Short-term quizzes. Five section quizzes were given as a short-term measure of students' content acquisition after each section in the assigned chapter. The quizzes were developed using the question bank from the textbook as mentioned above. Sets of multiple-choice questions and matching terms were used to measure student acquisition of the content information from each section. The teacher read each question aloud to the students as they answered them. Students could earn 1 point for each correct answer, up to the maximum number of test questions asked for each heading. Each set was worth 5 points, for a total of 10 points per quiz.
Fidelity of Treatment
A checklist was developed to monitor the teachers' implementation of the experimental procedures in the areas of instruction, timed reading, and use of the audio player, the CDs, and the SLiCK strategy. The teachers were observed at least once a week throughout the study, and following each observation they received feedback if a procedure was missing or was being implemented incorrectly. The observer was a graduate student trained in the use of the procedures and materials. The observer recorded the presence or absence of the necessary experimental procedures according to group assignment.
The percentage of experimental procedures present during the observation was calculated by dividing the number of observed procedures by the number of necessary procedures (as determined by group assignment) and multiplying by 100. Average teacher use of the protocols over the six-week period ranged from 78 to 100% implementation.
A pretest-posttest control group design was used. A mixed-model ANOVA statistical analysis was used to determine if the mean scores of the dependent measures varied significantly between and within the groups.
The research question investigated whether the use of an audio textbook with and without a strategy enhanced content acquisition for high school students with mild cognitive deficits enrolled in U.S. government classes in self-contained settings compared to students not provided with assistive devices. Two types of measures were used to assess outcomes: cumulative content acquisition tests and short-term quizzes.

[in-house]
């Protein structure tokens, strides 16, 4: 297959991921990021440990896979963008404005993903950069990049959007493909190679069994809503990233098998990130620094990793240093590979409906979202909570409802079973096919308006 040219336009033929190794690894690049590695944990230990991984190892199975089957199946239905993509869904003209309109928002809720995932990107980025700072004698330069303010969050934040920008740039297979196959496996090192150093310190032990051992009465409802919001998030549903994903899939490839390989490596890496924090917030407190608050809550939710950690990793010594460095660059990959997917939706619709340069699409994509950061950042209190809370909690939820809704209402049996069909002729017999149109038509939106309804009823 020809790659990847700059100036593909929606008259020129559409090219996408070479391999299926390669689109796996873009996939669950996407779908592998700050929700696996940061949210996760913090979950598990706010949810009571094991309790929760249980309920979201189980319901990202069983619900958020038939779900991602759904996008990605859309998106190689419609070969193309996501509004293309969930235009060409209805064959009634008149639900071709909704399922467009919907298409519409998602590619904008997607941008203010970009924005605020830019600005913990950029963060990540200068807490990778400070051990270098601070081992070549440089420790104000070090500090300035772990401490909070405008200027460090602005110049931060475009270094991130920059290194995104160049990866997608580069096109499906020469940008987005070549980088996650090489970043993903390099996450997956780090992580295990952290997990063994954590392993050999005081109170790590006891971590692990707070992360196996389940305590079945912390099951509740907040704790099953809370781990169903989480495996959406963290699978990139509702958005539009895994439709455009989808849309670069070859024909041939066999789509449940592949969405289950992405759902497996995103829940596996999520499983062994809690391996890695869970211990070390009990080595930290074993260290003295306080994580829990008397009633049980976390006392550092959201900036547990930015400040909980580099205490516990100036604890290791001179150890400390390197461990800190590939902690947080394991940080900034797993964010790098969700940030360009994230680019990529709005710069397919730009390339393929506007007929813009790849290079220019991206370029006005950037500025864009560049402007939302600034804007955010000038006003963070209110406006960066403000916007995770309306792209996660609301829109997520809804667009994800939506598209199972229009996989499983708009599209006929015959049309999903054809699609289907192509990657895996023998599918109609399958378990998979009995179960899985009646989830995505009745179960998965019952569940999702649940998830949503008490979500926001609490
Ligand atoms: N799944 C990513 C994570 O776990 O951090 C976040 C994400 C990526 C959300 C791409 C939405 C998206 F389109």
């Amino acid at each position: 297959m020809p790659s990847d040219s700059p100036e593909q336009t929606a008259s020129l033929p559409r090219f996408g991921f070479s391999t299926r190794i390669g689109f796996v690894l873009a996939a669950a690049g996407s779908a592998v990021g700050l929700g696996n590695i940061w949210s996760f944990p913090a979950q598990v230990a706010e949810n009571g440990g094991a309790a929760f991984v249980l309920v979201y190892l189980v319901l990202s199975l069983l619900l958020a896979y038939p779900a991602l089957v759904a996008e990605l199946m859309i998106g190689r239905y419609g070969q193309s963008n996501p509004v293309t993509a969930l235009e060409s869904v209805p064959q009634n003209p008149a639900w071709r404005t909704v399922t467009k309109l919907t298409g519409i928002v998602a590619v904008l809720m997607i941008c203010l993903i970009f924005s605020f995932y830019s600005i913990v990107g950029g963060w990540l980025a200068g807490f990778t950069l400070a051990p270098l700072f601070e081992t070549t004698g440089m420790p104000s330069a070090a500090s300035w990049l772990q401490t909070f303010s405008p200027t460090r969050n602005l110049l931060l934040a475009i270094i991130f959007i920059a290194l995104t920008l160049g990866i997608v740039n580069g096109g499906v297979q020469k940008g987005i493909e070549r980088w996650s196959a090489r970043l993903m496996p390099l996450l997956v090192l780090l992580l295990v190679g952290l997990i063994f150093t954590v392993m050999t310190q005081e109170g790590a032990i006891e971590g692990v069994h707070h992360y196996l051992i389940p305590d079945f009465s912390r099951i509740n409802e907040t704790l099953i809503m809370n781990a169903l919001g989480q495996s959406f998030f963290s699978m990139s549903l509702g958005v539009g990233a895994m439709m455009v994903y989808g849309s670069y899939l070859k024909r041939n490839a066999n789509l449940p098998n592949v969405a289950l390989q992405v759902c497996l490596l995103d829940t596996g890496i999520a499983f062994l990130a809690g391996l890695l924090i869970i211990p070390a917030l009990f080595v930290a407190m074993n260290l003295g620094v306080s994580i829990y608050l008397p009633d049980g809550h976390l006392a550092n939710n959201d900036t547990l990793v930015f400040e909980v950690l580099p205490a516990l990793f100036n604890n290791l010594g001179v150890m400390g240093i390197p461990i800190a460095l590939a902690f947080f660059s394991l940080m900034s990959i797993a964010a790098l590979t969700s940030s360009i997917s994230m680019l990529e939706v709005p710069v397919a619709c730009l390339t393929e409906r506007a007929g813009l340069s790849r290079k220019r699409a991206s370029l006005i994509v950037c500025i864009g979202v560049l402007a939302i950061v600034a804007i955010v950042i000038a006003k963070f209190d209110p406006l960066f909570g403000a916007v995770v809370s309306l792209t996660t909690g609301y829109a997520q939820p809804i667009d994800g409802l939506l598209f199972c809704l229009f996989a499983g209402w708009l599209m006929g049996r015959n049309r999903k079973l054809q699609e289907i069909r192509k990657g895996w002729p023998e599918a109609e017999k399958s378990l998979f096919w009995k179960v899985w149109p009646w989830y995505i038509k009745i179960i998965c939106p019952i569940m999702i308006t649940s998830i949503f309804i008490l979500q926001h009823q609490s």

Cumulative Content Acquisition
Means and standard deviations related to cumulative content acquisition tests are reported in Table 2. Results of the mixed-model ANOVA (see Table 3) indicated a significant effect of Group, F(2, 64) = 5.00, p<.05, and a significant effect of Test, F(1, 64) = 260.68, p<.001. A significant interaction of Group by Test, F(2, 65) = 7.14, p<.01, emerged. As illustrated in Figure 2, the groups scored similarly on the pretest. However, following the intervention, both experimental groups using the audio textbook scored significantly higher than the control group as reflected in knowledge acquisition scores. There was no significant difference in knowledge scores between the experimental group using SLiCK and the audio textbook and the experimental group using just the audio textbook.
[FIGURE 2 OMITTED]
Means and standard deviations related to the quizzes are shown in Table 4. Results of the mixed-model ANOVA (see Table 5) indicated no significant effect of Group, F(2, 41) = 2.51, p>.05, and a significant effect of Quiz, F(4, 164) = 10.84, p<.05. The groups using the audio text did score consistently higher than the control group; however, followup tests indicated that statistical significance was achieved on two of the five probes (Probe 2 and 3). There was no significant interaction of Group by Quiz, F(8, 164) = 0.98, p>.05.